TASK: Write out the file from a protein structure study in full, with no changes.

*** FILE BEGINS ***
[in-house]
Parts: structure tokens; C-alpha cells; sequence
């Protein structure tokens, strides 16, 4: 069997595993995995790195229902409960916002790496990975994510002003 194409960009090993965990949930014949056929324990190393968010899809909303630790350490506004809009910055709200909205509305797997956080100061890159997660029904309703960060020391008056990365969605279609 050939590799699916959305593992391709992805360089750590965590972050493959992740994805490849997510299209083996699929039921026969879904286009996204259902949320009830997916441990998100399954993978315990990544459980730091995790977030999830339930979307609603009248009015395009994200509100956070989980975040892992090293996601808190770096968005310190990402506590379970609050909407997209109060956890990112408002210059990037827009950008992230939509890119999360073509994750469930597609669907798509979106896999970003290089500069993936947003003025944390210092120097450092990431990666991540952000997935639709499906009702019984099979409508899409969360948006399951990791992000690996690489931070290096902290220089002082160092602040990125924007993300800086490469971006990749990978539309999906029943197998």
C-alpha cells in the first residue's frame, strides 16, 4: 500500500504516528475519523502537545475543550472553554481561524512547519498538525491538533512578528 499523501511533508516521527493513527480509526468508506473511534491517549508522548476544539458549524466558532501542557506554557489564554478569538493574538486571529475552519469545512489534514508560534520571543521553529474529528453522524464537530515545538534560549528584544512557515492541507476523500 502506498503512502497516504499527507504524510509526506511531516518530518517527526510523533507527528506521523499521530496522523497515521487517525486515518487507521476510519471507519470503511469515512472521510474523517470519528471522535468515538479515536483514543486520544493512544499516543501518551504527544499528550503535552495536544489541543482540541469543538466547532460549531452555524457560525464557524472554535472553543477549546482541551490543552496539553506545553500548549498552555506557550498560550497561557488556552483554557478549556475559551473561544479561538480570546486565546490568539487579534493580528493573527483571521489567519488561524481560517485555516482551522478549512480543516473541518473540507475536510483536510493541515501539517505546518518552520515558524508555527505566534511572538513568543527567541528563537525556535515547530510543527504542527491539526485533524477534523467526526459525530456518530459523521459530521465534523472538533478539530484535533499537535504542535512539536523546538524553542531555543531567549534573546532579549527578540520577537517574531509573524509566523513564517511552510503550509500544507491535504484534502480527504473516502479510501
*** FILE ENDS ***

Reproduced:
[in-house]
Parts: structure tokens; C-alpha cells; sequence
């Protein structure tokens, strides 16, 4: 069997595993995995790195229902409960916002790496990975994510002003 194409960009090993965990949930014949056929324990190393968010899809909303630790350490506004809009910055709200909205509305797997956080100061890159997660029904309703960060020391008056990365969605279609 050939590799699916959305593992391709992805360089750590965590972050493959992740994805490849997510299209083996699929039921026969879904286009996204259902949320009830997916441990998100399954993978315990990544459980730091995790977030999830339930979307609603009248009015395009994200509100956070989980975040892992090293996601808190770096968005310190990402506590379970609050909407997209109060956890990112408002210059990037827009950008992230939509890119999360073509994750469930597609669907798509979106896999970003290089500069993936947003003025944390210092120097450092990431990666991540952000997935639709499906009702019984099979409508899409969360948006399951990791992000690996690489931070290096902290220089002082160092602040990125924007993300800086490469971006990749990978539309999906029943197998």
C-alpha cells in the first residue's frame, strides 16, 4: 500500500504516528475519523502537545475543550472553554481561524512547519498538525491538533512578528 499523501511533508516521527493513527480509526468508506473511534491517549508522548476544539458549524466558532501542557506554557489564554478569538493574538486571529475552519469545512489534514508560534520571543521553529474529528453522524464537530515545538534560549528584544512557515492541507476523500 502506498503512502497516504499527507504524510509526506511531516518530518517527526510523533507527528506521523499521530496522523497515521487517525486515518487507521476510519471507519470503511469515512472521510474523517470519528471522535468515538479515536483514543486520544493512544499516543501518551504527544499528550503535552495536544489541543482540541469543538466547532460549531452555524457560525464557524472554535472553543477549546482541551490543552496539553506545553500548549498552555506557550498560550497561557488556552483554557478549556475559551473561544479561538480570546486565546490568539487579534493580528493573527483571521489567519488561524481560517485555516482551522478549512480543516473541518473540507475536510483536510493541515501539517505546518518552520515558524508555527505566534511572538513568543527567541528563537525556535515547530510543527504542527491539526485533524477534523467526526459525530456518530459523521459530521465534523472538533478539530484535533499537535504542535512539536523546538524553542531555543531567549534573546532579549527578540520577537517574531509573524509566523513564517511552510503550509500544507491535504484534502480527504473516502479510501